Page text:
Email updates

Keep up to date with the latest news and content from BMC Neuroscience and BioMed Central.

This article is part of the supplement: Seventeenth Annual Computational Neuroscience Meeting: CNS*2008

Open Access Open Badges Poster presentation

A general biological simulator: the multiscale object oriented simulation environment, MOOSE

Subhasis Ray, Raamesh Deshpande, Niraj Dudani and Upinder S Bhalla*

Author Affiliations

National Centre for Biological Sciences, Tata Institute of Fundamental Research, Bangalore, Karnataka, 560065, India

For all author emails, please log on.

BMC Neuroscience 2008, 9(Suppl 1):P93  doi:10.1186/1471-2202-9-S1-P93

The electronic version of this article is the complete one and can be found online at:

Published:11 July 2008

© 2008 Ray et al; licensee BioMed Central Ltd.


The MOOSE project is a next-generation simulator for large, detailed models that span multiple scales of computational biology. It does so using a modular, object oriented data representation combined with an event-driven messaging architecture. This framework is good both for intuitive representation of biological concepts, and for coupling disparate simulation engines. Thus MOOSE is not just a simulator, but a simulation environment. It reimplements, and is backward compatible with, the GENESIS [1] simulator capabilities, but is designed for multiprocessing, multiple scripting languages, interoperability, and scaling to very large simulations.

MOOSE core

Biological entities are implemented in MOOSE as objects whose fields include state variables and whose functions include the ability to calculate the time evolution of these variables. Objects communicate with each other through event-triggered messages that initiate function calls in other objects. Simulations are set up by creating objects (nodes) and messages between them (edges), using scripting languages and declarative data files such as GENESIS .p files.

MOOSE applications

MOOSE provides a repertoire of classes to create and simulate models in Neuroscience and Systems Biology. A key feature of MOOSE is its ability to encapsulate numerical engines, also known as solvers. These are typically highly optimized numerical programs designed for narrowly specialized domains in computational biology. For example, the Smoldyn [2] simulator for 3-D single molecule Monte Carlo chemical simulations has been successfully integrated into MOOSE. Other current solvers include chemical kinetic solution engines using the GNU Scientific Library, and a Crank-Nicolson solver for compartmental models of neurons. Several other solvers are under development.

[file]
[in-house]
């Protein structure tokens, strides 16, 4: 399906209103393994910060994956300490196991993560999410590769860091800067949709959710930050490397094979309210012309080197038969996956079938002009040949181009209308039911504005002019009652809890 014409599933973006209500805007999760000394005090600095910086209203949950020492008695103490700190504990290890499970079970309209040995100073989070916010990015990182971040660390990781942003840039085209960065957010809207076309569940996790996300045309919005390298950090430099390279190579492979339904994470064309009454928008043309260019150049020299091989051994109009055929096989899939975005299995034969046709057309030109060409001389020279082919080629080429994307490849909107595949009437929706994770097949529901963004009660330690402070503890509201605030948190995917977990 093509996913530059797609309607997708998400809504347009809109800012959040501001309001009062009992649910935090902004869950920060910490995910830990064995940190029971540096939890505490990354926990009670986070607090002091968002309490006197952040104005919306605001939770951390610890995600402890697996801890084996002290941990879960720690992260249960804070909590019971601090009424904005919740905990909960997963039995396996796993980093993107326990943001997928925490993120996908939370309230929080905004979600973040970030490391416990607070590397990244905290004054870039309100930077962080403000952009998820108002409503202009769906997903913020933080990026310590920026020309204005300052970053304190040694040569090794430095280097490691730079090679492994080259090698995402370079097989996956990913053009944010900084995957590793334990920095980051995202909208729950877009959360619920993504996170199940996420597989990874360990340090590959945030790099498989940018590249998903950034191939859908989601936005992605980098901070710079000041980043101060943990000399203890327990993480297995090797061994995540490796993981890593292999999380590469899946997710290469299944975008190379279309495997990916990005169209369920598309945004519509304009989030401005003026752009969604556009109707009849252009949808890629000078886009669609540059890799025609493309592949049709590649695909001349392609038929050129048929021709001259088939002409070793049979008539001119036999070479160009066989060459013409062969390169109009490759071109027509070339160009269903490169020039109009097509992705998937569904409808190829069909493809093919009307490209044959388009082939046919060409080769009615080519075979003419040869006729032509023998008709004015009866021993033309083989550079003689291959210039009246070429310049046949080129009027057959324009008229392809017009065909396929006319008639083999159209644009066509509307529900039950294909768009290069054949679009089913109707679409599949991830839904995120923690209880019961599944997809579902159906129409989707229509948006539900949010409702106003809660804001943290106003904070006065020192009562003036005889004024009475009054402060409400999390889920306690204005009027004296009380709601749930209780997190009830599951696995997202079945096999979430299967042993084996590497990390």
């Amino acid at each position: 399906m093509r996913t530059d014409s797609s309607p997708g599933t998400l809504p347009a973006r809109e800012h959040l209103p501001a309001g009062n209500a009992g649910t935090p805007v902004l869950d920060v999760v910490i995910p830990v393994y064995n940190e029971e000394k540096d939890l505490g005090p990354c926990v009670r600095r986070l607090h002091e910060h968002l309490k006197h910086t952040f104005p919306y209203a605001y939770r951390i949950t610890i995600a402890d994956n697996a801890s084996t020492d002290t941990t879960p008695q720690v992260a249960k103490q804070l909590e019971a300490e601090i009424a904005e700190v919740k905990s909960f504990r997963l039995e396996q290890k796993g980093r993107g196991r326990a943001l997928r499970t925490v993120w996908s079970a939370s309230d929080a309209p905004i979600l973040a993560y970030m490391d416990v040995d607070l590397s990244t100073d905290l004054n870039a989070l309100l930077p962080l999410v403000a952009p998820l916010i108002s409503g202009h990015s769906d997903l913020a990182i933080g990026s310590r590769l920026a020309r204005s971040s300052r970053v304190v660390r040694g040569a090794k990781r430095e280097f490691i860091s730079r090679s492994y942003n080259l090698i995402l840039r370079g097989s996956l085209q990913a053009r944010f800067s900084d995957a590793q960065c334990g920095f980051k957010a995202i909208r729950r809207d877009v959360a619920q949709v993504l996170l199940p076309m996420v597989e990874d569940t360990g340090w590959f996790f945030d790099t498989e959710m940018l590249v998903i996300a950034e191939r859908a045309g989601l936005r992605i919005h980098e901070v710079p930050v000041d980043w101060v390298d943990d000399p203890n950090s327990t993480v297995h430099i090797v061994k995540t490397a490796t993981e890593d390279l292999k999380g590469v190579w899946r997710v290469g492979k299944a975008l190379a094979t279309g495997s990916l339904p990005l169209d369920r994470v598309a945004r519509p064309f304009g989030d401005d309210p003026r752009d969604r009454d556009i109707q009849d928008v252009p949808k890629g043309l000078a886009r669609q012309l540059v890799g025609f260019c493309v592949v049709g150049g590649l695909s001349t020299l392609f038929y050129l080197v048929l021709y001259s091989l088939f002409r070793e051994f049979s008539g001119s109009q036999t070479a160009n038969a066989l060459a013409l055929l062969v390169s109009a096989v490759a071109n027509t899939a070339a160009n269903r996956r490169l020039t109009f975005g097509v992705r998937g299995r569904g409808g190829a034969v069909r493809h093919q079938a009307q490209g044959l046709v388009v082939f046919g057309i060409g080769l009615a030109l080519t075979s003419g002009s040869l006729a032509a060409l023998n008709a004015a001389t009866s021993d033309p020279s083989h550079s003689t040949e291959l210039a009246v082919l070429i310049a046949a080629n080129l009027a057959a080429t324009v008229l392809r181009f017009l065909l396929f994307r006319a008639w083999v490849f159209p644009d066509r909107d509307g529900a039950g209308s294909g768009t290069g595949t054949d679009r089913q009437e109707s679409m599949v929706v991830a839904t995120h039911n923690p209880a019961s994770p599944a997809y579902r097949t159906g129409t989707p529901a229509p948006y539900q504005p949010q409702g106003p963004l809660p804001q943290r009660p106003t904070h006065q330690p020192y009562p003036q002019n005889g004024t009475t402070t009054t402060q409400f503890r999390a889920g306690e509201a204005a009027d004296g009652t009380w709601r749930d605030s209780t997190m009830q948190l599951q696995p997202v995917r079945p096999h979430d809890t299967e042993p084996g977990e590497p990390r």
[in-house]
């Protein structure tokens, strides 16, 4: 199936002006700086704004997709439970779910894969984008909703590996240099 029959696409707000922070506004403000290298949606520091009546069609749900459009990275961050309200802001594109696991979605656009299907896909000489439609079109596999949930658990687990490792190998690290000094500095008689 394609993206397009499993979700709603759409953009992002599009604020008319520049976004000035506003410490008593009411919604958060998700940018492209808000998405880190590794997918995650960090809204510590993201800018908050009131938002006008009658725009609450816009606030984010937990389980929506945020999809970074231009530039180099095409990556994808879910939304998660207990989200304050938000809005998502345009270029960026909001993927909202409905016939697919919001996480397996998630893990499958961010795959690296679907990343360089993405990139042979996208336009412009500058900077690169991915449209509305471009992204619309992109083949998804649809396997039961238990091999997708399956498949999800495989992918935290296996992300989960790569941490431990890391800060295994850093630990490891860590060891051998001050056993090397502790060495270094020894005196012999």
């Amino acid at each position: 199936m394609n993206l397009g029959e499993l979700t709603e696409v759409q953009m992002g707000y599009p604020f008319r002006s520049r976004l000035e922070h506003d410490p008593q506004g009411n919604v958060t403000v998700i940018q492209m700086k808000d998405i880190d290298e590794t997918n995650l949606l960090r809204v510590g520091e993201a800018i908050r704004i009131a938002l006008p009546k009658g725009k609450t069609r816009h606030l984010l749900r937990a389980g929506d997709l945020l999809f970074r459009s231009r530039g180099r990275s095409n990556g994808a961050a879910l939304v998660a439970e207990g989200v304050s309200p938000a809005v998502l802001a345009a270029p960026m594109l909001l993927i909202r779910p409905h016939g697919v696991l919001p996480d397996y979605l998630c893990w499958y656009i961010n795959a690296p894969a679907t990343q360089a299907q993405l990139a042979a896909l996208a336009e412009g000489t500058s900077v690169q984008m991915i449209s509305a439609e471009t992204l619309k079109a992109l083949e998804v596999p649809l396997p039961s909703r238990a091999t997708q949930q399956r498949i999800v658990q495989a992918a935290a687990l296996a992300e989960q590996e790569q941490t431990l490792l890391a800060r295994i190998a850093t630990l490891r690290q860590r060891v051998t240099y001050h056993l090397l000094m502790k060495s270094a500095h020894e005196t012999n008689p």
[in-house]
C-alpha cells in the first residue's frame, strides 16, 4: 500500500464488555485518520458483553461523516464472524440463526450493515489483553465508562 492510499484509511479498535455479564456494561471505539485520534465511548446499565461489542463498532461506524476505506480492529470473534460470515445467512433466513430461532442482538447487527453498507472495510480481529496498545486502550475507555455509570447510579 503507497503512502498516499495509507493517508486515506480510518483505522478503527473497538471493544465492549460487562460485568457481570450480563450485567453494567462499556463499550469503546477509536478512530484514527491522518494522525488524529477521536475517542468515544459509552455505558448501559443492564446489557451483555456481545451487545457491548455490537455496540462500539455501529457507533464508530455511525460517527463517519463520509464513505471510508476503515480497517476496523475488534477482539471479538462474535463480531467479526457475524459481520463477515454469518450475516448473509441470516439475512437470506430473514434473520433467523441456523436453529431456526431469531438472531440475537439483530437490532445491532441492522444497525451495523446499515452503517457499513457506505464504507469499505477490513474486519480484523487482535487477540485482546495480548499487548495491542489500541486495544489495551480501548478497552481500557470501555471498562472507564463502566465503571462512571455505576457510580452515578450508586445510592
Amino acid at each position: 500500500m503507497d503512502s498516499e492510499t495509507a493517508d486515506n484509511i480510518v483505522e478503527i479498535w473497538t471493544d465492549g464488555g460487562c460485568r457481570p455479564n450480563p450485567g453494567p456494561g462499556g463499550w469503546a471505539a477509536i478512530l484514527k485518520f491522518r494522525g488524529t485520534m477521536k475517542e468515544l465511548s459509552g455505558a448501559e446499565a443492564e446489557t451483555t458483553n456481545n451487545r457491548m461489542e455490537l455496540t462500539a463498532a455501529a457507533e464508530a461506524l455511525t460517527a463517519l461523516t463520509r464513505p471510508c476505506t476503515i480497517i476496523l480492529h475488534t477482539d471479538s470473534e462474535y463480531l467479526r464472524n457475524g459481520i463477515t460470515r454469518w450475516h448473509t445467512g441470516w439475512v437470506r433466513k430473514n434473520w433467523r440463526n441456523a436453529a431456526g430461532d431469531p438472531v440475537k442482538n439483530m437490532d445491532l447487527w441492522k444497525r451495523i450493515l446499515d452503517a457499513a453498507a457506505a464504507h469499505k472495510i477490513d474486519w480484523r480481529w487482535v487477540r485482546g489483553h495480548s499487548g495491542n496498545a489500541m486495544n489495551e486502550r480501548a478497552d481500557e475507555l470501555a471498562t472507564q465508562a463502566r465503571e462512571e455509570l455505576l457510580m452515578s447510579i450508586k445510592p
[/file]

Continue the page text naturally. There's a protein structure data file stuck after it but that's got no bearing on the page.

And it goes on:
MOOSE is written in C++ with extensive use of templates. It is being parallelized using MPI, but the architecture separates the communication layer so that developers of MOOSE classes just need to implement them serially. It inherits the legacy GENESIS parser, making it backward compatible with GENESIS. MOOSE uses SWIG to interface with the Python programming language. It is open source [3].


MOOSE is in Beta 1.0.0. It currently supports chemical kinetic, single neuron, and network simulations including most of the core functionalities of GENESIS. Many GENESIS scripts run on MOOSE, including systems biology and kinetic simulations generated by "kinetikit" [4]. Kinetic simulations in MOOSE typically run 10–50 times faster than GENESIS. Compartmental models run at similar speeds as GENESIS. Network models currently run around twice as fast.


The MOOSE website was implemented by GV Harsharani. Steven Andrews helped in integrating Smoldyn engine into MOOSE. This research was supported by DAE-SRC, DBT, NCBS/TIFR and EU-India Grid.


  1. Wilson MA, Bhalla US, Bower JM: GENESIS: A System for Simulating Neural Networks.

    Advances in Neural Information Processing Systems 1989, 1:485-492. OpenURL

  2. Andrews SS, Bray D: Stochastic simulation of chemical reactions with spatial resolution and single molecule detail.

    Phys Biol 2004, 1:137-151. PubMed Abstract | Publisher Full Text OpenURL

  3. [] webcite

  4. Bhalla US: Use of Kinetikit and GENESIS for modeling signaling pathways.

    Methods Enzymol 2002, 345:3-23. PubMed Abstract OpenURL